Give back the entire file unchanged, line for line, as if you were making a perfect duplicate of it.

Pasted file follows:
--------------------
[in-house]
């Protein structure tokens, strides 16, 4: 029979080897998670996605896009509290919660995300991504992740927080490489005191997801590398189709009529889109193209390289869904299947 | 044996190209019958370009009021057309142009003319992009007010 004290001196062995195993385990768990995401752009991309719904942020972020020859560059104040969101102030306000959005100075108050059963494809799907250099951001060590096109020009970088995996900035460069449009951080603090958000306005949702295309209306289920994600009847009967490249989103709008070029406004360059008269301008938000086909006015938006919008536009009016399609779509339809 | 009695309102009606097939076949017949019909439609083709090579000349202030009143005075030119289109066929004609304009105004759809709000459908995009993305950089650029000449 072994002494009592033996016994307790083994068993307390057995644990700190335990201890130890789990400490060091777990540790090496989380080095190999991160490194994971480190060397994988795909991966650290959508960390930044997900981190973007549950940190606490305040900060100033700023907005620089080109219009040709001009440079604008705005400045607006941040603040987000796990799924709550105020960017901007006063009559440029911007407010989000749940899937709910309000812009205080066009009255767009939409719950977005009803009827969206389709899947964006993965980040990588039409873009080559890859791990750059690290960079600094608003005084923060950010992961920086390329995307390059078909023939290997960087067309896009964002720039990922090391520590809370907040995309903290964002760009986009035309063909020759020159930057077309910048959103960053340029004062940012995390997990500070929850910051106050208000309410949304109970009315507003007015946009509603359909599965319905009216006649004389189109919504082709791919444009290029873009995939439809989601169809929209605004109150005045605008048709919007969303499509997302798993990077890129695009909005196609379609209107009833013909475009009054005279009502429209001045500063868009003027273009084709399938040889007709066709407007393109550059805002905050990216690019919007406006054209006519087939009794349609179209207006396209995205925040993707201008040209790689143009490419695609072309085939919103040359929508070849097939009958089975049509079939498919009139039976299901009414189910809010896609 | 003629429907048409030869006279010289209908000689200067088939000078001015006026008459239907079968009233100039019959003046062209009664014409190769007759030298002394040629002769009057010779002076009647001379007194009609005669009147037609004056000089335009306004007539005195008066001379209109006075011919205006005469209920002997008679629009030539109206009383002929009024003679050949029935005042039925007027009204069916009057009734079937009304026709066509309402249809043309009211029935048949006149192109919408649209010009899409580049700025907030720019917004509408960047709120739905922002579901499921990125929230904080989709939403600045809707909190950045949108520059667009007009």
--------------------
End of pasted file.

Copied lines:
[in-house]
């Protein structure tokens, strides 16, 4: 029979080897998670996605896009509290919660995300991504992740927080490489005191997801590398189709009529889109193209390289869904299947 | 044996190209019958370009009021057309142009003319992009007010 004290001196062995195993385990768990995401752009991309719904942020972020020859560059104040969101102030306000959005100075108050059963494809799907250099951001060590096109020009970088995996900035460069449009951080603090958000306005949702295309209306289920994600009847009967490249989103709008070029406004360059008269301008938000086909006015938006919008536009009016399609779509339809 | 009695309102009606097939076949017949019909439609083709090579000349202030009143005075030119289109066929004609304009105004759809709000459908995009993305950089650029000449 072994002494009592033996016994307790083994068993307390057995644990700190335990201890130890789990400490060091777990540790090496989380080095190999991160490194994971480190060397994988795909991966650290959508960390930044997900981190973007549950940190606490305040900060100033700023907005620089080109219009040709001009440079604008705005400045607006941040603040987000796990799924709550105020960017901007006063009559440029911007407010989000749940899937709910309000812009205080066009009255767009939409719950977005009803009827969206389709899947964006993965980040990588039409873009080559890859791990750059690290960079600094608003005084923060950010992961920086390329995307390059078909023939290997960087067309896009964002720039990922090391520590809370907040995309903290964002760009986009035309063909020759020159930057077309910048959103960053340029004062940012995390997990500070929850910051106050208000309410949304109970009315507003007015946009509603359909599965319905009216006649004389189109919504082709791919444009290029873009995939439809989601169809929209605004109150005045605008048709919007969303499509997302798993990077890129695009909005196609379609209107009833013909475009009054005279009502429209001045500063868009003027273009084709399938040889007709066709407007393109550059805002905050990216690019919007406006054209006519087939009794349609179209207006396209995205925040993707201008040209790689143009490419695609072309085939919103040359929508070849097939009958089975049509079939498919009139039976299901009414189910809010896609 | 003629429907048409030869006279010289209908000689200067088939000078001015006026008459239907079968009233100039019959003046062209009664014409190769007759030298002394040629002769009057010779002076009647001379007194009609005669009147037609004056000089335009306004007539005195008066001379209109006075011919205006005469209920002997008679629009030539109206009383002929009024003679050949029935005042039925007027009204069916009057009734079937009304026709066509309402249809043309009211029935048949006149192109919408649209010009899409580049700025907030720019917004509408960047709120739905922002579901499921990125929230904080989709939403600045809707909190950045949108520059667009007009």